It seems like a lifetime ago – and it was certainly a long time ago – but I used to go to the Dinah, now the ANA Inspiration, every year after a couple of weeks in Arizona and then head on to the Masters at Augusta the following week.  The tournament that raised the women’s game to another level started life in 1972 as the Dinah Shore Colgate Winners Circle, a 54-hole event with a massive prize fund of $110,000 – the US Women’s Open that year was worth $40,000 in total – and Jane Blalock, the first champion, won $20,050, more than the entire purse at several events.

Charles Schulz, the creator of Peanuts, was an avid golfer and often played in the Dinah pro-ams. He and Charlie Brown never underestimated the women in their lives.  And Jane Blalock has never stopped speaking out.

It was all thanks to David Foster, an Englishman who worked for Colgate and saw women’s golf as a wonderful way to promote his company’s products.  Colgate sponsored Dinah Shore’s TV show – she was a megastar – and Foster asked her to host the tournament.  Here’s Dinah’s take on her involvement, in the foreword to Amy Alcott’s Guide To Women’s Golf:  “I was flattered, of course, but I thought he’d made one little mistake.  I didn’t play golf.  ‘You must mean a tennis tournament,’ I protested to the very British, very charming Mr Foster. ‘I’m a tennis player, not a golfer’.

“But David did mean golf, and so I began a crash course in playing this game that I’ve come to love so much.  That course becomes more intense a month before tournament tee-off time each year….. [there were at least two pro-ams and because Dinah was the hostess with the mostest, the place was awash with what would now be called A-listers, stars of stage, screen, sport and beyond – and fans]…..

“Though I never played it as a child, my roots in golf go back to my mother.  Golf was one of the greatest joys in her life, and when I think about her playing golf in Tennessee, I marvel at her guts.  After all, there weren’t a lot of women golfers back home in those days.  I wonder what she’d think if she saw how many women are playing the game today [1990/1].  I know she’d be just as thrilled as I am…..

“I have a very warm spot in my heart for the women who compete in, and who have won, our tournament.  I think their skill, talent and personalities have helped make it special…..”

Bits and bobs from the first major of the season: the two-faced watch was vital because of the 8-hour time difference.  Laura had her chances but, sadly, never won the title.  The badges were the work of photographer Katherine Murphy.

And, of course, Dinah, with her high profile, her telly show and buddies like Frank Sinatra and Bob Hope – she was that big a star – was beyond special.  Players, Alcott included, appeared on her show (and in Colgate ads) and Dinah said:  “Amy is a great friend and a terrific individual, but sometimes I’m flabbergasted at some of the nuttier things she does.  For instance, when she won our tournament in 1988, she and her caddie dove into the pond at the 18th hole.  It’s full of mud hens, mud, ducks and other euch!  I was so happy they survived, I promised her that the next time she won I’d dive into the pond instead.”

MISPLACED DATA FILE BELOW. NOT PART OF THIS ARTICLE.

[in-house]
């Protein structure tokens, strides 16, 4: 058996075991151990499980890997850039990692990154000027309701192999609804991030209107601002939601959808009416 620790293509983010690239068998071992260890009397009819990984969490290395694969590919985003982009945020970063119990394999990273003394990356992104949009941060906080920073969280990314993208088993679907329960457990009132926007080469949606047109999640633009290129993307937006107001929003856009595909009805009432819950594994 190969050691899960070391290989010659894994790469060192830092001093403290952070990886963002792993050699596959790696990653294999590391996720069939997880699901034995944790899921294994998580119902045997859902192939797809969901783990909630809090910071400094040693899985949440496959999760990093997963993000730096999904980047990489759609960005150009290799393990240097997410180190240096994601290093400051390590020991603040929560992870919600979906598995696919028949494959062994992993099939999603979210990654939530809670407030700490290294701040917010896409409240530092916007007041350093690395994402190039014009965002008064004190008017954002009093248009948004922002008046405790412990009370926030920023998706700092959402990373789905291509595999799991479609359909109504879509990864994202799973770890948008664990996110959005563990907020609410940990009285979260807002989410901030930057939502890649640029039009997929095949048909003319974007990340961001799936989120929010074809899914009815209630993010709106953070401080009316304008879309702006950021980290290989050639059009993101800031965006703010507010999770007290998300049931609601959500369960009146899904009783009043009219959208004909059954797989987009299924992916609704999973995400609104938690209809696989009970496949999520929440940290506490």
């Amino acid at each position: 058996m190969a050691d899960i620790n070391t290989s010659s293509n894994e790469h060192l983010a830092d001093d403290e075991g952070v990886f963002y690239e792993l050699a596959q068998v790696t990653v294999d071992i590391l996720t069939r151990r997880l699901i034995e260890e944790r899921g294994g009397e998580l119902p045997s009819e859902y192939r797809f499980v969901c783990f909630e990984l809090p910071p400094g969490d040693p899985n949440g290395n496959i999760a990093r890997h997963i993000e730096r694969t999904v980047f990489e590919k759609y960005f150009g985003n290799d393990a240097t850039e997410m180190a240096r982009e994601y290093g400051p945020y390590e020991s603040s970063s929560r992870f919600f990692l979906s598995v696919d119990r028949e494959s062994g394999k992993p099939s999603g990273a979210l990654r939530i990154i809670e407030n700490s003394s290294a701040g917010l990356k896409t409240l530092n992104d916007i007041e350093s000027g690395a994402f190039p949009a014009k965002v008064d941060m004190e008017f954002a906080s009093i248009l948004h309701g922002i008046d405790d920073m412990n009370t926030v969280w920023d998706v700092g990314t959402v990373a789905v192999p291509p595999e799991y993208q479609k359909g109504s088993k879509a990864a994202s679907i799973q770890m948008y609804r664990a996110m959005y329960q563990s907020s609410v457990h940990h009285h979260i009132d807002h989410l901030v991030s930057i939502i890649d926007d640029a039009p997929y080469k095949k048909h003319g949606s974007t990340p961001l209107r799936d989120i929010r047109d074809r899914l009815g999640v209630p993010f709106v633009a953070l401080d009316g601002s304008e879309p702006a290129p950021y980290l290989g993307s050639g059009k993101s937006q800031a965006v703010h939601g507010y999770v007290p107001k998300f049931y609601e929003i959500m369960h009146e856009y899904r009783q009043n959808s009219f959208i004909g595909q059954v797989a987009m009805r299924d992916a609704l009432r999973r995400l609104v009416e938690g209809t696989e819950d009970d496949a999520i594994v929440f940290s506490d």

That started what has become a tradition – the leap into Poppie’s Pond, which is a bit cleaner these days – and the winner’s white towelling dressing gown is as treasured as any green jacket/coat.

Dinah, fair play to her, did jump in with Amy, who won the title three times, in 1983, the event’s first year as a major, 1988 and 1991 and the tennis player turned golfer helped catapult the LPGA and its players into the brightest of limelight, for one week of the year at least.  It’s no wonder that she was inducted into its Hall of Fame in 1994 as an honorary member.

I’d forgotten Amy had signed her book for me. What lovely, legible writing.  And the message reminds me that she was a kind person, who always had time to talk to you and extend your golfing education – and make you think about life in general.

A British or Irish player has yet to win at Mission Hills Country Club, Rancho Mirage, home of the tournament since its inception but those of us who made the pilgrimage year after year had plenty to write about as we watched the best players strut their stuff at one of the best venues in front of huge, often rowdy crowds.  Laura Davies, in her pomp, came close but never added this to her long list of wins; Helen Dobson, such a good golfer, gave it a good run one year; and the European winners included the ever ebullient Helen Alfredsson and Patricia Meunier-Lebouc, one of France’s finest as well as the all-conquering Annika Sorenstam.  The Dinah was rarely dull and the spring drive across the desert from Phoenix to California – a short hop by American standards – was often magical.

Annika’s trophy cabinet. She won the trophy three times and, rather out of character, wore very snazzy red shoes one year [photo courtesy of Mark McGee, Annika’s husband, first published in Golfweek, alongside a lovely piece by Beth Ann Nichols, to mark Annika’s 50th birthday]

I’d forgotten about Annika’s red shoes until I spotted them in the impressive, beautifully arranged display and it was a tale that kept us going all week.  Don’t ask me what it was now – some sort of marketing ploy I suspect – but those shoes livened up all our pieces and all the pictures.  Golf coverage can’t all be about 5-irons to 5 feet otherwise we’d all have died of boredom aeons ago…..

In England we’re back out playing golf again but I won’t tantalise those of you yet to be unleashed with details of our return – in glorious weather.  Instead, here’s a postcard, from Dai’s extensive collection, of Mission Hills as it used to be, before Rancho Mirage and Palm Springs sprawled out to take over the desert.

Early days.